Tate St Ives
7 October 2005 – 15 January 2006
The English draughtsman, photographer and film maker Tacita Dean (b.1965) is best known for her compelling 16mm films. Her works investigate the themes of notions of time, memory or nautical elements, playing with the blurred identities of mysterious people or things. The meanings and associations of the sea has always fascinated Dean, and her films often feature water under different conditions, in images of the coast where land meets the sea and the sea mirrors the sky. This will be the first major public gallery presentation of Dean’s work since her exhibition at Tate Britain in 2001. Dean trained at both Falmouth College of Arts and the Slade School of Art and her enduring connection with Cornwall can be seen in several of her works.
Janet Cardiff Forty Part Motet
Canadian artist Janet Cardiff (b 1957) combines sound, movement and environment in her work; the visitor often proactively moves through the space activating sounds and unfolding narratives. Forty Part Motet is a 40-track audio installation that allows the listener to experience sound from the viewpoint of a choir, physically involving them in a piece of music by the sixteenth-century English composer Thomas Tallis. Each speaker unit becomes a mouth and the audience unravels the composition by moving amongst the speakers and hearing harmonies change as if singers were standing next to them. It allows sound to be heard as a changing construct, to be interpreted quite differently and to be carefully considered in a sculptural way.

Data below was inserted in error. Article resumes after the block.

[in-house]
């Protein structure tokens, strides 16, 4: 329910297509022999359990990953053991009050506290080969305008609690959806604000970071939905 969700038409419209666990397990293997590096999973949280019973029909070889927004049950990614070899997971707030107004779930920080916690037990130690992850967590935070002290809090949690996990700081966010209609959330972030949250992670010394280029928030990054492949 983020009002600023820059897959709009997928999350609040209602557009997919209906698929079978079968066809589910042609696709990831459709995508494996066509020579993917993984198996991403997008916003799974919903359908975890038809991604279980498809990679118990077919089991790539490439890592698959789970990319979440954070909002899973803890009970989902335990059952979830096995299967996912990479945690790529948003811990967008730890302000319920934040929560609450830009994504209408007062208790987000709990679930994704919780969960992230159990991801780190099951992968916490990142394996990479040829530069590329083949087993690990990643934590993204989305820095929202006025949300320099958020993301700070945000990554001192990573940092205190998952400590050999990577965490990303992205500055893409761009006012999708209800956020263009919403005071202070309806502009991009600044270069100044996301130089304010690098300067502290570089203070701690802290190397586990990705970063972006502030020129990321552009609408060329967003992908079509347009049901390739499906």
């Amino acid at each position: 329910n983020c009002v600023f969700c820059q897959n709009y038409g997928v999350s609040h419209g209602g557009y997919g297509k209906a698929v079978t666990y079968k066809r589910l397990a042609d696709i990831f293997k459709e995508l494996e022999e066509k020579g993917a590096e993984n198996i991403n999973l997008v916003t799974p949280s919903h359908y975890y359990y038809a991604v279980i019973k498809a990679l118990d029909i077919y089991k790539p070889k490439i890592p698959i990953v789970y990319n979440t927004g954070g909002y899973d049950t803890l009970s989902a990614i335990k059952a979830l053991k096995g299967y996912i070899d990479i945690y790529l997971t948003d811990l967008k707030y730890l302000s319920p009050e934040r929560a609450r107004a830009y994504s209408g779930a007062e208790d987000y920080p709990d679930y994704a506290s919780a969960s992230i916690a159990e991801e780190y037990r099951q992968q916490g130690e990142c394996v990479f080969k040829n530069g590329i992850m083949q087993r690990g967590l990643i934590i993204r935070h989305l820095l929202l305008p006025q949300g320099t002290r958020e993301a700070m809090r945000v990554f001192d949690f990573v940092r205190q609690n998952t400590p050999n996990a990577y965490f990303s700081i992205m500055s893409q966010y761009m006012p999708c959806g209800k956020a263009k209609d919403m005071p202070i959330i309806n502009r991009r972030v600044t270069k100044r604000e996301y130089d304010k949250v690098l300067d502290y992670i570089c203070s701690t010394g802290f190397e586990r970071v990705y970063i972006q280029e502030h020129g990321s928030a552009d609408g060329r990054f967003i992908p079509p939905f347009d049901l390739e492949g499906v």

Kerstin Kartscher : Tate St Ives Artist Residency Programme
Kerstin Kartscher (b 1966) is the third artist to participate in the prestigious Tate St Ives Artists Residency Programme, based at the historic Porthmeor Studios in St Ives. During the 12 month residency Kartscher has developed a new body of work for a special exhibition opening in October 2005. Born in Nurenburg her work portrays new fantasy worlds for contemporary women. Free of social, emotional and psychological constraints Kartscher’s women celebrate their femininity within fantastical, elegant and immense landscapes.
Simon Carroll New Work
A new commission for Tate St Ives of work by ceramist Simon Carroll. Born in 1964, Carroll has become well known for his exuberant, often challenging ceramic vessels. Uniquely expressive, his pots deconstruct the history of ceramics – particularly 19th century English slipware, whilst drawing inspiration from an eclectic range of sources including Elizabethan ruffles, sombreros and Cornish wind-farms. Carroll has exhibited nationally and internationally, is a Visiting Lecturer at the Royal College of Art and is represented in both the V&A and Crafts Council Collections.